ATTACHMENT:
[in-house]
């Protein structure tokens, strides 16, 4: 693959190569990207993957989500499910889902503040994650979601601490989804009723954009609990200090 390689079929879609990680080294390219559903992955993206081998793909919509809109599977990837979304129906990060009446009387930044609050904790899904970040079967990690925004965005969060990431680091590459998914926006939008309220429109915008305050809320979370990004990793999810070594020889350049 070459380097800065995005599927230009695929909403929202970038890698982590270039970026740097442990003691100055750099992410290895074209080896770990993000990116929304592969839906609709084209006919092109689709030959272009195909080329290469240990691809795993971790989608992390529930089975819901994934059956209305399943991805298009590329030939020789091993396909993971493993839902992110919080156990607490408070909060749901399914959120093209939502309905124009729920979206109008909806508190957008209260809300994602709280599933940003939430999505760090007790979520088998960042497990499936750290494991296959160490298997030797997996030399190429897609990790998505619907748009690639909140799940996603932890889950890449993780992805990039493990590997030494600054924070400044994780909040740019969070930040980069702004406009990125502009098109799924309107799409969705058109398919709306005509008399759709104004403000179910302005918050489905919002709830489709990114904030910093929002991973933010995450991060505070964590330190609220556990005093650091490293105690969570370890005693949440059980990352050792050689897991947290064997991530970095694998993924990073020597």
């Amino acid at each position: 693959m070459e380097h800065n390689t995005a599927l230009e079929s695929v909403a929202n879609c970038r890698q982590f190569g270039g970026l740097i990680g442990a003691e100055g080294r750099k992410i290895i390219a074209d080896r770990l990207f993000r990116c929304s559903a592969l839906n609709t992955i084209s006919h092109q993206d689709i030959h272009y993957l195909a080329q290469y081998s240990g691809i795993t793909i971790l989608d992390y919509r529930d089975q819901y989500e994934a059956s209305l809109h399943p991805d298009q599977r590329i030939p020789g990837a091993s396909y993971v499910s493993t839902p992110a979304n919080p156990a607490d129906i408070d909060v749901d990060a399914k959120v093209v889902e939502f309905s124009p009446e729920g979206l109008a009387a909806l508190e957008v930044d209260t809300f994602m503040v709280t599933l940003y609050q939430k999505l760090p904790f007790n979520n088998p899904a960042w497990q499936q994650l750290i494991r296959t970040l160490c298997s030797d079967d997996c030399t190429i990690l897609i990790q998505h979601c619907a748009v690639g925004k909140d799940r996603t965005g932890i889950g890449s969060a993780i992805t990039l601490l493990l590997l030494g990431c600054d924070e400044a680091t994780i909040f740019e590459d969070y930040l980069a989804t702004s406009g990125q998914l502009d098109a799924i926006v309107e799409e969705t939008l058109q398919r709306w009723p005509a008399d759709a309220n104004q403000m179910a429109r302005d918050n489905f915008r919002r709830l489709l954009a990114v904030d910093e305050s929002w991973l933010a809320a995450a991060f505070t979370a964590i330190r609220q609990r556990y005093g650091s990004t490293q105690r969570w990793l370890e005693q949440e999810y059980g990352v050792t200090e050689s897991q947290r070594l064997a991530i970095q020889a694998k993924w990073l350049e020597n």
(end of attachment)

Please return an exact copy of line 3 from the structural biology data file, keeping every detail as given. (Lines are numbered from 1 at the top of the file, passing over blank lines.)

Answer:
């Amino acid at each position: 693959m070459e380097h800065n390689t995005a599927l230009e079929s695929v909403a929202n879609c970038r890698q982590f190569g270039g970026l740097i990680g442990a003691e100055g080294r750099k992410i290895i390219a074209d080896r770990l990207f993000r990116c929304s559903a592969l839906n609709t992955i084209s006919h092109q993206d689709i030959h272009y993957l195909a080329q290469y081998s240990g691809i795993t793909i971790l989608d992390y919509r529930d089975q819901y989500e994934a059956s209305l809109h399943p991805d298009q599977r590329i030939p020789g990837a091993s396909y993971v499910s493993t839902p992110a979304n919080p156990a607490d129906i408070d909060v749901d990060a399914k959120v093209v889902e939502f309905s124009p009446e729920g979206l109008a009387a909806l508190e957008v930044d209260t809300f994602m503040v709280t599933l940003y609050q939430k999505l760090p904790f007790n979520n088998p899904a960042w497990q499936q994650l750290i494991r296959t970040l160490c298997s030797d079967d997996c030399t190429i990690l897609i990790q998505h979601c619907a748009v690639g925004k909140d799940r996603t965005g932890i889950g890449s969060a993780i992805t990039l601490l493990l590997l030494g990431c600054d924070e400044a680091t994780i909040f740019e590459d969070y930040l980069a989804t702004s406009g990125q998914l502009d098109a799924i926006v309107e799409e969705t939008l058109q398919r709306w009723p005509a008399d759709a309220n104004q403000m179910a429109r302005d918050n489905f915008r919002r709830l489709l954009a990114v904030d910093e305050s929002w991973l933010a809320a995450a991060f505070t979370a964590i330190r609220q609990r556990y005093g650091s990004t490293q105690r969570w990793l370890e005693q949440e999810y059980g990352v050792t200090e050689s897991q947290r070594l064997a991530i970095q020889a694998k993924w990073l350049e020597n």